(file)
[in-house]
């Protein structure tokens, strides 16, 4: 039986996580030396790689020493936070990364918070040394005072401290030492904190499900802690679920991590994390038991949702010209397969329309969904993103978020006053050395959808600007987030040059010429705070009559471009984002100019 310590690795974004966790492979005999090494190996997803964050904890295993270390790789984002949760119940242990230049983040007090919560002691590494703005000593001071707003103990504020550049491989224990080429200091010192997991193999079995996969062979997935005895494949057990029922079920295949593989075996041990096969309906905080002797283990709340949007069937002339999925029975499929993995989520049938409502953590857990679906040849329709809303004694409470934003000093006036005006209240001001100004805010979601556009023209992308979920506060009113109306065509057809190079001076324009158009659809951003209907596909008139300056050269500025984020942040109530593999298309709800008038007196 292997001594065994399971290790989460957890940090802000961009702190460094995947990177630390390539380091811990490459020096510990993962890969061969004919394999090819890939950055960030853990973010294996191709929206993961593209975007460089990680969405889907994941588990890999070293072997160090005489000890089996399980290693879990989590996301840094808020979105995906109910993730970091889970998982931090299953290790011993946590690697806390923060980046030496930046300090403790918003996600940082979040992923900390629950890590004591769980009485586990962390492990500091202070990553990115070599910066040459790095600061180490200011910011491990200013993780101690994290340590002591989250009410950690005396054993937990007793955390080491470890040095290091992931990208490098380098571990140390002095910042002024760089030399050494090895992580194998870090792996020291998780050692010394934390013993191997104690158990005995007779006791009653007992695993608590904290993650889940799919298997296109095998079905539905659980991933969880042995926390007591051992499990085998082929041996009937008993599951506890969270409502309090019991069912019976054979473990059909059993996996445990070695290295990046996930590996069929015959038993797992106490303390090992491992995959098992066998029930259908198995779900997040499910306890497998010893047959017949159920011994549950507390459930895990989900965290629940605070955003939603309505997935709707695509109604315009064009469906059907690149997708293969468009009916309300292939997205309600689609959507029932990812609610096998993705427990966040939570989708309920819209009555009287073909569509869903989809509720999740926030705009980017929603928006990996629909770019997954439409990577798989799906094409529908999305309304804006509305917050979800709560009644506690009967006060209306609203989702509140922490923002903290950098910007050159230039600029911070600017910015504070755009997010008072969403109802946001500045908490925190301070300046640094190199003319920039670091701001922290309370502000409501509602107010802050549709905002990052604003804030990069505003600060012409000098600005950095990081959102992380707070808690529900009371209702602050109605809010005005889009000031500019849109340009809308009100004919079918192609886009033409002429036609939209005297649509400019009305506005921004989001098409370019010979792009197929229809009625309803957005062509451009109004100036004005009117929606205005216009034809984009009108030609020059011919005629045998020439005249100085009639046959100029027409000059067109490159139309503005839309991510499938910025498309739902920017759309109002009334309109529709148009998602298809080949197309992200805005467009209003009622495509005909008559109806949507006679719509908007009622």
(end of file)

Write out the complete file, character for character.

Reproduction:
[in-house]
């Protein structure tokens, strides 16, 4: 039986996580030396790689020493936070990364918070040394005072401290030492904190499900802690679920991590994390038991949702010209397969329309969904993103978020006053050395959808600007987030040059010429705070009559471009984002100019 310590690795974004966790492979005999090494190996997803964050904890295993270390790789984002949760119940242990230049983040007090919560002691590494703005000593001071707003103990504020550049491989224990080429200091010192997991193999079995996969062979997935005895494949057990029922079920295949593989075996041990096969309906905080002797283990709340949007069937002339999925029975499929993995989520049938409502953590857990679906040849329709809303004694409470934003000093006036005006209240001001100004805010979601556009023209992308979920506060009113109306065509057809190079001076324009158009659809951003209907596909008139300056050269500025984020942040109530593999298309709800008038007196 292997001594065994399971290790989460957890940090802000961009702190460094995947990177630390390539380091811990490459020096510990993962890969061969004919394999090819890939950055960030853990973010294996191709929206993961593209975007460089990680969405889907994941588990890999070293072997160090005489000890089996399980290693879990989590996301840094808020979105995906109910993730970091889970998982931090299953290790011993946590690697806390923060980046030496930046300090403790918003996600940082979040992923900390629950890590004591769980009485586990962390492990500091202070990553990115070599910066040459790095600061180490200011910011491990200013993780101690994290340590002591989250009410950690005396054993937990007793955390080491470890040095290091992931990208490098380098571990140390002095910042002024760089030399050494090895992580194998870090792996020291998780050692010394934390013993191997104690158990005995007779006791009653007992695993608590904290993650889940799919298997296109095998079905539905659980991933969880042995926390007591051992499990085998082929041996009937008993599951506890969270409502309090019991069912019976054979473990059909059993996996445990070695290295990046996930590996069929015959038993797992106490303390090992491992995959098992066998029930259908198995779900997040499910306890497998010893047959017949159920011994549950507390459930895990989900965290629940605070955003939603309505997935709707695509109604315009064009469906059907690149997708293969468009009916309300292939997205309600689609959507029932990812609610096998993705427990966040939570989708309920819209009555009287073909569509869903989809509720999740926030705009980017929603928006990996629909770019997954439409990577798989799906094409529908999305309304804006509305917050979800709560009644506690009967006060209306609203989702509140922490923002903290950098910007050159230039600029911070600017910015504070755009997010008072969403109802946001500045908490925190301070300046640094190199003319920039670091701001922290309370502000409501509602107010802050549709905002990052604003804030990069505003600060012409000098600005950095990081959102992380707070808690529900009371209702602050109605809010005005889009000031500019849109340009809308009100004919079918192609886009033409002429036609939209005297649509400019009305506005921004989001098409370019010979792009197929229809009625309803957005062509451009109004100036004005009117929606205005216009034809984009009108030609020059011919005629045998020439005249100085009639046959100029027409000059067109490159139309503005839309991510499938910025498309739902920017759309109002009334309109529709148009998602298809080949197309992200805005467009209003009622495509005909008559109806949507006679719509908007009622």